To check that claimants are following cross compliance properly, RPA must carry out inspections on a selection of holdings each year.
Claimants won’t always receive advance warning of these visits and it could happen more than once in a year. If RPA do give advance warning, it’s likely to be less than 48 hours before the inspection.
When an inspector arrives they will tell the claimant what’s involved and what they need to do. Claimants must co-operate with the inspector, giving help and equipment to allow checks to be made safely.
At the end of the inspection, the inspector will explain to the claimant what they’ve found. If they find anything wrong, RPA will send more information to the claimant to explain how it affects their claim(s). This will be in writing and will be sent within 3 months of the date of the inspection.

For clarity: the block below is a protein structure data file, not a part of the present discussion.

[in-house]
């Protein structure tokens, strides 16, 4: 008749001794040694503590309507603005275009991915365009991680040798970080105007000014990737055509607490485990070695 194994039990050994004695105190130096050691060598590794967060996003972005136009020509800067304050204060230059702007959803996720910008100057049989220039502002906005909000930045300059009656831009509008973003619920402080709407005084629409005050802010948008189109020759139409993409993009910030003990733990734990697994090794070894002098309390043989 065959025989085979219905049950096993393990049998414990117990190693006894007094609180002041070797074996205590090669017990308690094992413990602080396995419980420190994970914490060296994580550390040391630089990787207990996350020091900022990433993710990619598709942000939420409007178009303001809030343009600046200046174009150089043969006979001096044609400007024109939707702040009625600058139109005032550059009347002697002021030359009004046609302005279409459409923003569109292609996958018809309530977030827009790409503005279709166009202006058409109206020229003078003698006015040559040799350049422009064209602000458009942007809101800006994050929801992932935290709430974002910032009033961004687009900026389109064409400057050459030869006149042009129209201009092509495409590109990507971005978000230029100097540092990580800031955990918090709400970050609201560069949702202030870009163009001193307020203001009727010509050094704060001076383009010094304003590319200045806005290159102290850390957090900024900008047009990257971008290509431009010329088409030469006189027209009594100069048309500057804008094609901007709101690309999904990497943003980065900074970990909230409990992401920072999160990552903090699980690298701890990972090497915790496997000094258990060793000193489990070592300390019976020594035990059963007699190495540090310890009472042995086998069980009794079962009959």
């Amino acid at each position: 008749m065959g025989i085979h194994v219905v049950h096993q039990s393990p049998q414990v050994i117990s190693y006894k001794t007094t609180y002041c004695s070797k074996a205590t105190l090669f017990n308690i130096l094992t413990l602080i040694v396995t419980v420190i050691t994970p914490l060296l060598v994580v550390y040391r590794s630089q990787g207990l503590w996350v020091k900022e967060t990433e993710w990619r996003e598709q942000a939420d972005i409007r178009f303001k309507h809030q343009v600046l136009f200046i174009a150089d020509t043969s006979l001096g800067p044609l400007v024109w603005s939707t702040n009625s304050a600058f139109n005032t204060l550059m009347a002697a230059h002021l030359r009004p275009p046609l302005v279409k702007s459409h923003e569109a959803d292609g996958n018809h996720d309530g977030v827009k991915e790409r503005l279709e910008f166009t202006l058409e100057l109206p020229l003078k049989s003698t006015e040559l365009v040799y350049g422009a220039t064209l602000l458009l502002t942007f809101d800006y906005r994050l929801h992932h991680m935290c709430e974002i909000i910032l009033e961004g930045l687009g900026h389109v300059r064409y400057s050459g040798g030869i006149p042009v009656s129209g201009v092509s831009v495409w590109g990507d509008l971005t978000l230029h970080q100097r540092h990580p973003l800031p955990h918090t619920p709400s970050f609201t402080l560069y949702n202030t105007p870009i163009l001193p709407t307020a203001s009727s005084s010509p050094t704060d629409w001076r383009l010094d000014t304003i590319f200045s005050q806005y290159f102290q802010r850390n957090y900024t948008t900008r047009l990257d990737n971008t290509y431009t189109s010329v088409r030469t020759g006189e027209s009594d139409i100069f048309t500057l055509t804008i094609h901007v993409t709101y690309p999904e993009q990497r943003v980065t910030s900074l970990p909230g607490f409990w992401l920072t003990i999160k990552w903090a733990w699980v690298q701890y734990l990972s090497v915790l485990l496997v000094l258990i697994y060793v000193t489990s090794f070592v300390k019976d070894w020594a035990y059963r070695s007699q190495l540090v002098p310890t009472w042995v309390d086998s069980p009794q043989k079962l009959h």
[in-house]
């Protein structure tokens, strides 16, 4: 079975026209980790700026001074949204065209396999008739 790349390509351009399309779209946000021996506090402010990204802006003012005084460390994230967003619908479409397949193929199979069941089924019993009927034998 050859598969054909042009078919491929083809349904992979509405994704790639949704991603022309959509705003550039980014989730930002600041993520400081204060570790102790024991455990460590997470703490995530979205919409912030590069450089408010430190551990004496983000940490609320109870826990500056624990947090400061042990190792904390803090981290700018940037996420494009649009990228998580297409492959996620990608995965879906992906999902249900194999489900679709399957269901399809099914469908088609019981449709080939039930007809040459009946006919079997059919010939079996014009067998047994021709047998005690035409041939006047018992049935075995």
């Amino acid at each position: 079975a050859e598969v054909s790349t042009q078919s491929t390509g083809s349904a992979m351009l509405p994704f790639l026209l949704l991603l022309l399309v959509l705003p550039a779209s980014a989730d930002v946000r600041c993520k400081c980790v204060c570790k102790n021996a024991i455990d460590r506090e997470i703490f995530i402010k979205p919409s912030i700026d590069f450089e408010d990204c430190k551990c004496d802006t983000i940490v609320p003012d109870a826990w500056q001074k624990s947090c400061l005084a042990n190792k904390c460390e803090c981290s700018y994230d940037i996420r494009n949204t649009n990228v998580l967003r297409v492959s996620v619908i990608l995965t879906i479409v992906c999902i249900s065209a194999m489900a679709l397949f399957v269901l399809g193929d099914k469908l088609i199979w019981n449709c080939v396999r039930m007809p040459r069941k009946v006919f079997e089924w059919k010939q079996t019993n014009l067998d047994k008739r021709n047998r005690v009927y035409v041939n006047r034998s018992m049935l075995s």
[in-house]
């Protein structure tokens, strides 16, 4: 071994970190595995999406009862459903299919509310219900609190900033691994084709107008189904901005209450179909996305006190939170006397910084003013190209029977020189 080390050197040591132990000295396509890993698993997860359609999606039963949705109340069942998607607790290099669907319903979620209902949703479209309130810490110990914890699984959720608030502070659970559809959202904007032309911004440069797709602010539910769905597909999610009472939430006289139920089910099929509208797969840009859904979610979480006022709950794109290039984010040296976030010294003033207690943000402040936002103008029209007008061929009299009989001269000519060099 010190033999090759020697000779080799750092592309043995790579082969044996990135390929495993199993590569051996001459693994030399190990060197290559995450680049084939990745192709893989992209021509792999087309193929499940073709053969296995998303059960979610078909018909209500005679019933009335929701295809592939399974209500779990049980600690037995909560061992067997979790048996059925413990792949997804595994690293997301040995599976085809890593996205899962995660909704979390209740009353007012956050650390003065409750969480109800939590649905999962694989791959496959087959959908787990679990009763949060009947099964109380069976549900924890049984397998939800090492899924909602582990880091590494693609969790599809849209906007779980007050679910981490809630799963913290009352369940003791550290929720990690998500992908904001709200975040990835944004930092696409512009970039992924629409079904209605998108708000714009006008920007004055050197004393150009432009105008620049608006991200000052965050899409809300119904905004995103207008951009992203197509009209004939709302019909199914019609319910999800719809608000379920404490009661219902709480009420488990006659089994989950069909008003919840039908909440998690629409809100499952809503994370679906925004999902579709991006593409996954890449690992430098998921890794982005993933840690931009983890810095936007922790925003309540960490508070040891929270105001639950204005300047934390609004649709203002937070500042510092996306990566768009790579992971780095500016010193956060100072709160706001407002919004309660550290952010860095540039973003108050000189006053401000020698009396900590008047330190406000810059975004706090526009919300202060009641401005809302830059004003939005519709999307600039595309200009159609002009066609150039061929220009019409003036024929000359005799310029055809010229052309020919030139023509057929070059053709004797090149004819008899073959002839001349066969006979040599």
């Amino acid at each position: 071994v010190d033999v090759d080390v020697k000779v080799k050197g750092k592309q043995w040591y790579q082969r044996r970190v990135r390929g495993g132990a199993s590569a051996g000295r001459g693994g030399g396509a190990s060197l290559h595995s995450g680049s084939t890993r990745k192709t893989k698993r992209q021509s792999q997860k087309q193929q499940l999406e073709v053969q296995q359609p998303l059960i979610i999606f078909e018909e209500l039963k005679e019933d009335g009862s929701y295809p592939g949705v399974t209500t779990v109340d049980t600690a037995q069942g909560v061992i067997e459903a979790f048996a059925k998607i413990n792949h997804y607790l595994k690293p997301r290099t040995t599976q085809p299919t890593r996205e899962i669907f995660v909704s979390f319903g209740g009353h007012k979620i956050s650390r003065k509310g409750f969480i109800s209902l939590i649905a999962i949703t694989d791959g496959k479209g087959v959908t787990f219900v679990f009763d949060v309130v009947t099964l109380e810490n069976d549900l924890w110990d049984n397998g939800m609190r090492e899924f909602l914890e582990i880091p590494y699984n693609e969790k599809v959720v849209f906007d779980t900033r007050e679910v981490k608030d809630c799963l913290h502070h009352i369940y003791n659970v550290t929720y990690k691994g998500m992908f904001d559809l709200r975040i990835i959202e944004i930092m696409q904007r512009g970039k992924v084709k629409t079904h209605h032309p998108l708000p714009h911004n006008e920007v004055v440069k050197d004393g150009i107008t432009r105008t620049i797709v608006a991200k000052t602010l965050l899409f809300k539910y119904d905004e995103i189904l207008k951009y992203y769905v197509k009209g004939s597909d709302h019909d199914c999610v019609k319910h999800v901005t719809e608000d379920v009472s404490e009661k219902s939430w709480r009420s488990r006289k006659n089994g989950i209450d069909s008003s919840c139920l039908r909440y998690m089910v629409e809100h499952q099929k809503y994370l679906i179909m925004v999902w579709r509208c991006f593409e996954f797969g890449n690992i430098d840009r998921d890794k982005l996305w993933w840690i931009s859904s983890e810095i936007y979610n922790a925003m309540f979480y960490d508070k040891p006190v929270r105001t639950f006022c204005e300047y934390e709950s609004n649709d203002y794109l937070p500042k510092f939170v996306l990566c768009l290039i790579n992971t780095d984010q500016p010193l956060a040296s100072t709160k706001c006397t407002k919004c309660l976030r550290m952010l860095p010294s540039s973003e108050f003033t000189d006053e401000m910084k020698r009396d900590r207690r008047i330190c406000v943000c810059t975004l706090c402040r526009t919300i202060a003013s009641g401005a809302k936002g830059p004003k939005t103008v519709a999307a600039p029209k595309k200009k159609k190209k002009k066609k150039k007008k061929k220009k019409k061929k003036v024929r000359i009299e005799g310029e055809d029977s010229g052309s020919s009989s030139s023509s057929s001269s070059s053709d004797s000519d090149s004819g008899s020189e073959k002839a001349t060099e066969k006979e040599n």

Claimants who refuse to allow an inspector on their land, or who don’t co-operate, could lose all of their payment(s) and all their BPS entitlements.
Who makes inspections?
Depending on which GAECs and SMRs apply to their holding(s), claimants may be inspected by one or more Competent Control Authority inspector(s) from:
- Rural Payments Agency
- Animal and Plant Health Agency (APHA).
They will use any necessary information from the Environment Agency, the Forestry Commission, Natural England, and Veterinary Medicines Directorate.